I think earlier this morning you had a presentation about regional development in rust-belts and issues like that, at least according to the program. What I want to say about that is I came across a book the other day written by a couple of Americans about the way in which innovation is starting to thrive in rust-belt areas. And we see this in Australia. My home town, Newcastle, is a great example of that. When they finally got through the grieving process about the steel mill closing down, they realised that they had to get on with life. And what were they going to be when they grow up? And they started to look at their attributes: their infrastructure, the great university they’ve got, and all the other advantages of proximity to Sydney and all the rest of it. And they decided we are really going to develop as more of an innovation hub, and so the University of Newcastle - along with other universities like Wollongong and whatever - have become great drivers of regional growth and development. And part of my mantra - as I’ve mentioned before - in the portfolio is how do I promote that collaboration between academia, between industry, research institutions?
I’ve got a group underway at the moment looking at our strategy around university precincts, and how we encourage that collaboration. You go to Macquarie University in Sydney, you’ve got cochlear next to Australian Hearing Services next to the various departments at Macquarie Uni that have to do with the ear in a medical sense, so you’ve got this great cross-collaboration going on. It’s happening organically in lots of parts of the country. But my job is how do we harness that, and make that a really systematic change because it’s a mindset thing. It’s a cultural change. Don’t underestimate what we’re trying to do here and what, I think, the Prime Minister was talking about this morning. It really is a cultural change, that we don’t look at ourselves being specialists in agriculture or mining or this or that or the other, we’re innovators whatever sector of the economy we’re in, and we have a global outlook. We know we don’t have enough scale in Australia, but the world is our market, and it’s doing all those things in a consistent whole of Government way to bring that about.
I keep talking about innovation in specific terms now. We don’t talk about just as a concept, we make it concrete by talking about what does innovation mean to a business on the ground in this area or in that area. You go to somewhere like Geelong, where they’ve had innovation around carbon fibres. You’ve got a group there, Carbon Revolution, that create these new wheel rings which are taking the car industry by storm – the global car industry. That was in part done by assistance through the Clean Energy Finance Corporation, the Commonwealth body, $10 million from them. But what we’re doing there is we’re catalysing change in areas like Geelong. Used to be the home of Ford, one of the homes of Ford, but they also like Newcastle are getting on with the future. And they’re embracing it, and there actually Carbon Revolution is located near some of the elements of Deakin University. And I went down there recently with the local member, and visited what they’re doing - great collaboration going on. So there’s a lot of reasons to be optimistic.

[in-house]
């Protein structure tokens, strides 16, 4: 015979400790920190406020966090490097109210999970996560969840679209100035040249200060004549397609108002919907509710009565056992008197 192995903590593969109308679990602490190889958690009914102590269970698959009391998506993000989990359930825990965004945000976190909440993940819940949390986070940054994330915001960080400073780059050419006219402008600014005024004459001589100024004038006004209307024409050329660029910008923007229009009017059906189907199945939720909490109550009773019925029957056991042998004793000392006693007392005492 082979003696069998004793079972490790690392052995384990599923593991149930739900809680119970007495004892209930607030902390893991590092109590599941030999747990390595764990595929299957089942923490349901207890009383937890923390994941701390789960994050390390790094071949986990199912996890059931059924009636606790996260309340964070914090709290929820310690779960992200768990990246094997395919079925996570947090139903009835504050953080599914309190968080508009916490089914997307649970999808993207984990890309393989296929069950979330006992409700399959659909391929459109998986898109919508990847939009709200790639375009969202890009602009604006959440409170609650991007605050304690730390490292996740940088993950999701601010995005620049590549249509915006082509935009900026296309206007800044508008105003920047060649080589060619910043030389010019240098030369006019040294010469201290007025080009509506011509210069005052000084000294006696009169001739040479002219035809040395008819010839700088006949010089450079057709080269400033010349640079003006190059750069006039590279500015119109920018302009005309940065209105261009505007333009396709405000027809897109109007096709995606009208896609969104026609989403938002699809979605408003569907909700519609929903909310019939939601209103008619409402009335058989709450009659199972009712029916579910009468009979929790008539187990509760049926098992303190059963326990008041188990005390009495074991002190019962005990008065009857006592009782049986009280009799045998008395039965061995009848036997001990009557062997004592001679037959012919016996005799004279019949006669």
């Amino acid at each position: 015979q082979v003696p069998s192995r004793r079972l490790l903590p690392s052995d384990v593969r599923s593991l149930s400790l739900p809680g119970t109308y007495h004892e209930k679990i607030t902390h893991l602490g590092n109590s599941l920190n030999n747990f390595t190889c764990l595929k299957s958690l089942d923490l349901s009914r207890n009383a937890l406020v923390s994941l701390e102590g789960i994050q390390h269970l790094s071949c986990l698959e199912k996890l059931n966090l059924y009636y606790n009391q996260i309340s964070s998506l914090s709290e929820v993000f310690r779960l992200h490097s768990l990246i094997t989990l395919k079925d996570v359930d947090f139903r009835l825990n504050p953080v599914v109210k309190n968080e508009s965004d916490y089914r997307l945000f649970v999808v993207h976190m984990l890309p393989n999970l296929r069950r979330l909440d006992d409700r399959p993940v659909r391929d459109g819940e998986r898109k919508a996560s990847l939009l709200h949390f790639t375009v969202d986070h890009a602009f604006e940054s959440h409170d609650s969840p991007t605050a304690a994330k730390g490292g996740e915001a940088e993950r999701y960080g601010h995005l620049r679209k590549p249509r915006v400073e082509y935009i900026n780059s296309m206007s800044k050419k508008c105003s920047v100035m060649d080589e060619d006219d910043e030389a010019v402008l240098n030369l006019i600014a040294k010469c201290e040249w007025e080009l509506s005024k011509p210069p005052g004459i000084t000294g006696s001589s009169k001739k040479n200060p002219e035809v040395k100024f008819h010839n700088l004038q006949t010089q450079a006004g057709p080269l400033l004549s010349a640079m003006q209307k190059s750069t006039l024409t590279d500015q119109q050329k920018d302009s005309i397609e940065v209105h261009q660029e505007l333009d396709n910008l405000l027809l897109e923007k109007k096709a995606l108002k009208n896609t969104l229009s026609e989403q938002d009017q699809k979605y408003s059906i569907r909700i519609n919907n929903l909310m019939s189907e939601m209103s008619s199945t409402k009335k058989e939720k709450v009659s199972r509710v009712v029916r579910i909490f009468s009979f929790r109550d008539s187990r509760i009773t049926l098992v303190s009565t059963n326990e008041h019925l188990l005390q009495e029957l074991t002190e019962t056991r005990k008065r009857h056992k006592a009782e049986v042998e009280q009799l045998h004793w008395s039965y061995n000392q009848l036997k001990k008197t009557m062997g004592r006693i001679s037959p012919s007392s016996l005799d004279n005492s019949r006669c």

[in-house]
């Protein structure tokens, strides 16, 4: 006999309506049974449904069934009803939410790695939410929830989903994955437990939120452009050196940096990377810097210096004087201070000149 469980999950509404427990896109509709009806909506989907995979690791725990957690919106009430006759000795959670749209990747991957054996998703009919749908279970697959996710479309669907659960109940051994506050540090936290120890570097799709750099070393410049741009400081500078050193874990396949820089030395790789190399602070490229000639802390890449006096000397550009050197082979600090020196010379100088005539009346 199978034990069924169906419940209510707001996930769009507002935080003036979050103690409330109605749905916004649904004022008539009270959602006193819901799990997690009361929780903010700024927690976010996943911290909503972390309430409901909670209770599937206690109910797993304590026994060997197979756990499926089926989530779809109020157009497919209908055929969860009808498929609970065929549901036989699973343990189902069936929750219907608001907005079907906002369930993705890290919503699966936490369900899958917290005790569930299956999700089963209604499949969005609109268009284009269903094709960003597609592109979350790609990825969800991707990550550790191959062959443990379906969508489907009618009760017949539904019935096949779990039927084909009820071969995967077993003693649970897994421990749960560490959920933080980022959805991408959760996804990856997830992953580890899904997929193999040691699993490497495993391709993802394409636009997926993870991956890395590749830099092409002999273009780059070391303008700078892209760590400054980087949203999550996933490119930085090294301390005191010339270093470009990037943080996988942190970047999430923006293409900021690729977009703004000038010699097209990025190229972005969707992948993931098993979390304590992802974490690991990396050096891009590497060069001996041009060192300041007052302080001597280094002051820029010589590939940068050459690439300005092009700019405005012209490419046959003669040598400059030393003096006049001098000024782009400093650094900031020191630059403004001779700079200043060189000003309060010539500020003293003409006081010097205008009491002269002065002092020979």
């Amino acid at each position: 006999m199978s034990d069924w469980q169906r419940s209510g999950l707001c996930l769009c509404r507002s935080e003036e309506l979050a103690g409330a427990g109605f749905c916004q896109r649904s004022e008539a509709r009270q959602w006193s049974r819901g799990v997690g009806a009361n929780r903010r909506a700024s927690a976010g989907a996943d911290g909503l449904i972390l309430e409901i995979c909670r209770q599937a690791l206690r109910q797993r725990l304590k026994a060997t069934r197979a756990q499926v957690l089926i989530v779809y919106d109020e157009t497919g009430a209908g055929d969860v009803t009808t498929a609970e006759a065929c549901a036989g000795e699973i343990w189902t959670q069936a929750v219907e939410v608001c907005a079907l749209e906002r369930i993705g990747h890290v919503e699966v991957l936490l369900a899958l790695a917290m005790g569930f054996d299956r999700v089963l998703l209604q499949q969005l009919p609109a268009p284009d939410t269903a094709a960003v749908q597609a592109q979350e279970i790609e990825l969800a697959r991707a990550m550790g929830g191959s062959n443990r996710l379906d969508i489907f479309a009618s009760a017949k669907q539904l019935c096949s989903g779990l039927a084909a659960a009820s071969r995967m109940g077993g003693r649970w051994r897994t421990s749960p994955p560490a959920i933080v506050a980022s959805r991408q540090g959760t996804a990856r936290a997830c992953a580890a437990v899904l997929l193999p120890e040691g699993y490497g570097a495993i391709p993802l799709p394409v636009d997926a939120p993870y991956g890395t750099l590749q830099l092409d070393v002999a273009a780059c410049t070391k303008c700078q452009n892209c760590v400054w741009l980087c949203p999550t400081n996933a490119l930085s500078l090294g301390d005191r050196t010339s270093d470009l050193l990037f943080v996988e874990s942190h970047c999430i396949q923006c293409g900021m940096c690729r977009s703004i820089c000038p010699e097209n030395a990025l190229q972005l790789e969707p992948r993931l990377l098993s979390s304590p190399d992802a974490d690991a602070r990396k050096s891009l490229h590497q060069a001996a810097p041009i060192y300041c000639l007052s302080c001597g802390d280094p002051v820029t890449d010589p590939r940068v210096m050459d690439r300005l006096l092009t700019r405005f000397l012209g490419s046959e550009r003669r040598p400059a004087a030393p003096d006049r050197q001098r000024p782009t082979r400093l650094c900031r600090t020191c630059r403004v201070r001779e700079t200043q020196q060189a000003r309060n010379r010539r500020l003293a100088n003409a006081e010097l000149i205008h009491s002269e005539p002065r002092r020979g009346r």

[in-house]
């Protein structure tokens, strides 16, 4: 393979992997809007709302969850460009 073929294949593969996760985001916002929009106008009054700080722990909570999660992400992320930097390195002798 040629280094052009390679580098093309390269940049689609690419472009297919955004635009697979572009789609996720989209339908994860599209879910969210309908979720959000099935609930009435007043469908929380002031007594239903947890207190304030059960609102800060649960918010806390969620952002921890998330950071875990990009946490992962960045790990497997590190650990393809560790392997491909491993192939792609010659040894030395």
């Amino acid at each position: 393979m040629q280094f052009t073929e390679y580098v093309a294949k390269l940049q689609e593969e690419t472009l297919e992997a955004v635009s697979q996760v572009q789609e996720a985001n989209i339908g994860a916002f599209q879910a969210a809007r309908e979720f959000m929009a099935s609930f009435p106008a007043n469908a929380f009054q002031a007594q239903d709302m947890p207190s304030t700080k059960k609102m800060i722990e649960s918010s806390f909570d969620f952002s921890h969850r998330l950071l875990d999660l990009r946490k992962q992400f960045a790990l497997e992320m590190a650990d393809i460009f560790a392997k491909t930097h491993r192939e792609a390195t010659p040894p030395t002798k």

But with innovation, the bit in the second half of this term we want to look at increasingly is what does this all mean for the future of work? Which has several dimensions: artificial intelligence, augmented intelligence, robotics, smart manufacturing, Industry 4.0. Well, how do all of these things come together and what does that mean about what jobs will look like? What are the implications for the workforce? Because a lot of people are thinking hey when the blue-collar jobs were being taken over by robotics, that was dangerous, but now it’s white-collar jobs this is getting really serious. And I think people are starting to think well hang on what does this mean and you’ll have the technology haves and have nots. And the technology haves will have control of the robotics and everything else, and there’ll be all these technology have-nots out there who will have to subsist on the universal basic income because they won’t have access to good jobs and good incomes. Well, no society can be sustained like that. And I’m not saying that that is the scenario what is likely to happen, but it’s a scenario some people posit.